A CFO Reinvented

Now a year into her role as the CFO of SAP in Australia and New Zealand, Xuehui Chiu shares her insights about the leadership skills a modern CFO needs to succeed.

When Xuehui Chiu started her finance career in an assurance role with PwC Singapore, she was convinced that it wasn’t her calling to work in a purely back-office finance function.

“The traditional finance function was very accounting-driven and in many circumstances operated independently from the rest of the organisation,” she says. “My contribution would be passive and distant from those driving the future of the company.”

Gaining the experience beyond traditional finance

Chiu subsequently moved to Deloitte as assistant manager, working on financial due diligence as part of merger and acquisitions, as she was seeking more excitement  and wanted to gain experience beyond traditional finance. She thrived in the fast-paced nature of work on the finance frontline.

Her remit became even more interesting when she joined Honeywell ACS as an internal controls analyst. Chiu was involved in project reviews of large-scale projects like Beijing Olympic Park and the Marina Bay Sands Hotel and Convention Centre, together with SOX, internal audit and investigation work. She remained in the role for two-and-a-half years and it took her deep into internal processes and the forensics of financial fraud.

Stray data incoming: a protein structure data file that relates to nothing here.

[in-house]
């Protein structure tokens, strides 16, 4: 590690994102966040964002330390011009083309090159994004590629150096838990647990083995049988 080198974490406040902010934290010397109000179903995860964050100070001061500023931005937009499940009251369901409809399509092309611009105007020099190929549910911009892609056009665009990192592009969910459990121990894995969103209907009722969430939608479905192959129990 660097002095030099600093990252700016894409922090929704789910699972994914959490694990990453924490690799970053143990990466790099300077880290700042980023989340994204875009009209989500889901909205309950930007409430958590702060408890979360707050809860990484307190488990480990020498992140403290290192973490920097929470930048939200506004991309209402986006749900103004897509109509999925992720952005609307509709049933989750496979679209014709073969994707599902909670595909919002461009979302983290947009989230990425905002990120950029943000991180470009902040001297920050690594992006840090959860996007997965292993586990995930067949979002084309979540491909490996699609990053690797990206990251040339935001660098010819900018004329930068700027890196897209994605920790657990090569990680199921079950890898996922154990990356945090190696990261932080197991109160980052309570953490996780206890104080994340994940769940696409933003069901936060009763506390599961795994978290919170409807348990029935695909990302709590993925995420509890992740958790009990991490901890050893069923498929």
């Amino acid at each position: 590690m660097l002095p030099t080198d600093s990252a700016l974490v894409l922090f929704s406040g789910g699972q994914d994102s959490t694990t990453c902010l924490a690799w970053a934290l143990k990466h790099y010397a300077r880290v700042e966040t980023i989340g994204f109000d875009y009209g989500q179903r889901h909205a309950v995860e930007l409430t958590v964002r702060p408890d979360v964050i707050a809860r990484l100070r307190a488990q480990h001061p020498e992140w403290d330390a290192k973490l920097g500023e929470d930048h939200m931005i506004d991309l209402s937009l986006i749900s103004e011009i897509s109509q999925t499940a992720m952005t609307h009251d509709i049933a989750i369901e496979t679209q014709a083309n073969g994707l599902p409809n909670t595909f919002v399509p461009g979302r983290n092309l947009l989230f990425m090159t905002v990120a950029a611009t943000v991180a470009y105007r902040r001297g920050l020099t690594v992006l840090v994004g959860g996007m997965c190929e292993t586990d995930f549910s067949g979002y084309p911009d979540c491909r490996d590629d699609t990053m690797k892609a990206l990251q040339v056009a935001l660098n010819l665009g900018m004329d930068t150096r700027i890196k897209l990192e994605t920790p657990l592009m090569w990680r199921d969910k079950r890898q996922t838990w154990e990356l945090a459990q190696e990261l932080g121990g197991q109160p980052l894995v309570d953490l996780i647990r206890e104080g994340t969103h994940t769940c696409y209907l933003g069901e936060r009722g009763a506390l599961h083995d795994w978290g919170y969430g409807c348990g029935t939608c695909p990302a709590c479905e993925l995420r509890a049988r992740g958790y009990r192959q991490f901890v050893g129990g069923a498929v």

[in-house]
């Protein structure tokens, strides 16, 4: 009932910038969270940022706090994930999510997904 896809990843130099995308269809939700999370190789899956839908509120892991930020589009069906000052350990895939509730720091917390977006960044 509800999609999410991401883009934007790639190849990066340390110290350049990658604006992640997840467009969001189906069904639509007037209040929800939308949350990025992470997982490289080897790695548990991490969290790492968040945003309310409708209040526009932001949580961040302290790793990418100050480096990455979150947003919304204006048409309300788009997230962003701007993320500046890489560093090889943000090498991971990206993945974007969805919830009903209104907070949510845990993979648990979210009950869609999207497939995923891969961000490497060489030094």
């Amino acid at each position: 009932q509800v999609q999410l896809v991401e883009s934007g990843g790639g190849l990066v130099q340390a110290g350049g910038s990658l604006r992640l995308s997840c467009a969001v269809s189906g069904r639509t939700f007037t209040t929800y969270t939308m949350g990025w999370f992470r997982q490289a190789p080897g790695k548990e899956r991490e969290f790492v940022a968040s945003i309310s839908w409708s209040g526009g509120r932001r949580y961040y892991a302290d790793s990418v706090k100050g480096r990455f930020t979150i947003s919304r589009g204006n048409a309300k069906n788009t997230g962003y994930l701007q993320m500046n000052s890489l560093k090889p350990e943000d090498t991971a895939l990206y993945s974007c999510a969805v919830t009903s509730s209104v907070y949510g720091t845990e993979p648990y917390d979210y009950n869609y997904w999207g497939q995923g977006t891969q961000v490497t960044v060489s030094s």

In 2011 she joined SAP as a senior regional revenue recognition specialist and it was from this point that she began to reconsider her perspective of back office functions.

“SAP’s Revenue Recognition team is a broad and complex function that touches all parts of business and involves diverse stakeholders. The end goal is to support our sales teams in closing the most commercially viable deal for the customer and SAP in an accounting compliant manner. It is not a pure back-office function – it is very much putting on multiple hats as a steward, business partner and transformation agent, while working hand-in-hand with the salespeople in their deals and negotiations.”

Building cross cultural and sustainable teams

Chiu obtained valuable regional exposure when she became the Head of Asia Pacific & Japan (APJ) Revenue Recognition in 2018. She oversaw the implementation of IFRS 15 within the region and her network began to stretch across the globe.

“My leadership role took place during interesting and challenging times because we were toggling between the change in the technical accounting standards and managing the change across business, as well as building a team within the APJ,” she says.

“We have reinvented the role of the CFO to become the enabler and catalyst of the network between customer, employee and organization. We call it a ‘CFO reinvented’.”

Chiu was striving to build a cross cultural team across different countries that functioned in a sustainable way. She developed a nature-based metaphor to visualise her style of leadership that she calls the ‘Flowing River’.

“The water flowing in a river are the graduates and junior professionals, who come along, develop themselves and continue on in the next stage of their careers. They bring the energy and momentum to the river.”